Dancing With the Stars gives you a few different options to play. Single Player is where you start to unlock more things. When you start Single Player, you're given the choice of several different couples from the show including Emmitt Smith & Cheryl Burke, Mario Lopez & Karina Smirnof, Joey McIntyre & Ashly DelGrosso, and several more. You then choose which partner of the couple you want to play as and whether or not you're Amateur or Professional. Each couple has four specific songs/dance styles to do. The different styles include the Jive, Tango, Paso Double, and Foxtrot. There are 10 styles total. Each couple has a set order that you play the songs in. After the end of each song, you're given a score of 1 to 10 from three judges: Carrie Ann Inaba, Len Goodman, and Bruno Tonioli. If you get 23 total points, you are clear to go on to the next song. A new high score on that song will get your initials entered in the hall of fame. If you complete all 4 songs, you'll unlock another couple to play as, but only on the level you just beat. Completing all 4 as an amateur will only unlock the next couple on amateur level.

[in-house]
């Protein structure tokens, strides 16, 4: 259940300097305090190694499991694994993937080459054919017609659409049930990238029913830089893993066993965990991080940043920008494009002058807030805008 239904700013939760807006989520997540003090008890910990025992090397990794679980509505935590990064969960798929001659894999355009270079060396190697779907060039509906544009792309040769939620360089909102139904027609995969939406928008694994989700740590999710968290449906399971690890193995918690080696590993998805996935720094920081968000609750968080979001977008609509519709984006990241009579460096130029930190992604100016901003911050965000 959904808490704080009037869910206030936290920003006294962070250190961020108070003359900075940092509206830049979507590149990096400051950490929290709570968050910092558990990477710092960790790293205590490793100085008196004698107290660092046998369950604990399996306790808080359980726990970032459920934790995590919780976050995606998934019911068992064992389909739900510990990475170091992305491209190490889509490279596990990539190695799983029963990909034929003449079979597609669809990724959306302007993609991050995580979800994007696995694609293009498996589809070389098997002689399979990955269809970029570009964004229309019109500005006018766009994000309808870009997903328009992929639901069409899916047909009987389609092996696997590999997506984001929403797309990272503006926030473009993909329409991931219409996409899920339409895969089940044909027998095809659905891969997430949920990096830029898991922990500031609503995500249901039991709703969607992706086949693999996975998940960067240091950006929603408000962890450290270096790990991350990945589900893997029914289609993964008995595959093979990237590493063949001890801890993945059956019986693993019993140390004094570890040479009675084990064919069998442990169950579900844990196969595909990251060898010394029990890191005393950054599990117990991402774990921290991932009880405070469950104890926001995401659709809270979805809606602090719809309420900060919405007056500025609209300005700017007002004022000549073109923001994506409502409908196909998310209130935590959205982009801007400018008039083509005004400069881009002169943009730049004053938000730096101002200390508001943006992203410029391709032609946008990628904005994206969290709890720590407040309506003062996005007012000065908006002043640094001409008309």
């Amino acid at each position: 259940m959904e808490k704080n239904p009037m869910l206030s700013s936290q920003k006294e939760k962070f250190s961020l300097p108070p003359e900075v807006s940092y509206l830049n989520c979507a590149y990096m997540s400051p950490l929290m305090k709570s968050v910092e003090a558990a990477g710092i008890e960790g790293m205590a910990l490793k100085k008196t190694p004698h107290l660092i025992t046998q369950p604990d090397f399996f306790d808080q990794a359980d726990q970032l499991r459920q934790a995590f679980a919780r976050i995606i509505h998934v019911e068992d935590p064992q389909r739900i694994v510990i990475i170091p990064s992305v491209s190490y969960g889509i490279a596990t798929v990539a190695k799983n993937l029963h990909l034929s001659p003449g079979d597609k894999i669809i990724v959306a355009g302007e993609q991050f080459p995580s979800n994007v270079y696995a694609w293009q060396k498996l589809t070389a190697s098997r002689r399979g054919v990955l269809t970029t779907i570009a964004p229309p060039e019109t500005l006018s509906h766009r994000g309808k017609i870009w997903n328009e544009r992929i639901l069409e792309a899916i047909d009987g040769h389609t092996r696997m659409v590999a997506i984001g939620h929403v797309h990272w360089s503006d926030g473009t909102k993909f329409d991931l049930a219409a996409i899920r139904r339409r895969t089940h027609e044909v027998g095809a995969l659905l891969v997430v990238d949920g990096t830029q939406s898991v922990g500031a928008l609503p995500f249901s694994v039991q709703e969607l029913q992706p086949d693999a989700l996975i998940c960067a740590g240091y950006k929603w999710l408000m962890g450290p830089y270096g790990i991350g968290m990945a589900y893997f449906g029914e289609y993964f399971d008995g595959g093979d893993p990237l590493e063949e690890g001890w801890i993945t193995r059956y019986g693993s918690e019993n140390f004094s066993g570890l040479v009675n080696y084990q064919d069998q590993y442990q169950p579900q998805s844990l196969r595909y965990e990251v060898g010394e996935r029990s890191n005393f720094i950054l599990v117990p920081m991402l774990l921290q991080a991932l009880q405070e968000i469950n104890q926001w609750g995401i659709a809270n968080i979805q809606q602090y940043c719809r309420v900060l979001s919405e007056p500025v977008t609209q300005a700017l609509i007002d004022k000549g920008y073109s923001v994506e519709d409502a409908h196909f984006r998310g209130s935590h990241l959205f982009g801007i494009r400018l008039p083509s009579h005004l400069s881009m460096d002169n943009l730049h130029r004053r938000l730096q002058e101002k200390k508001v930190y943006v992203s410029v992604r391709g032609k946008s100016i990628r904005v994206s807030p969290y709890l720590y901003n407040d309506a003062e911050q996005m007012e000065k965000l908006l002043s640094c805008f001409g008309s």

Quickplay allows you to just choose any of the songs that you have unlocked and play. If you get a new high score inside Quickplay, it will also add your initials to the high scores list. The game keeps the top 3 scores on each song. Multiplayer allows you to play either with or against a friend. If you choose to play Versus, you can either alternate turns dancing or you can dance at the same time. In Cooperative, you play four songs as if you were in Single Player mode, only now you'll dance together - one of you leads with the other following. The player who is winning a Multiplayer game glows green.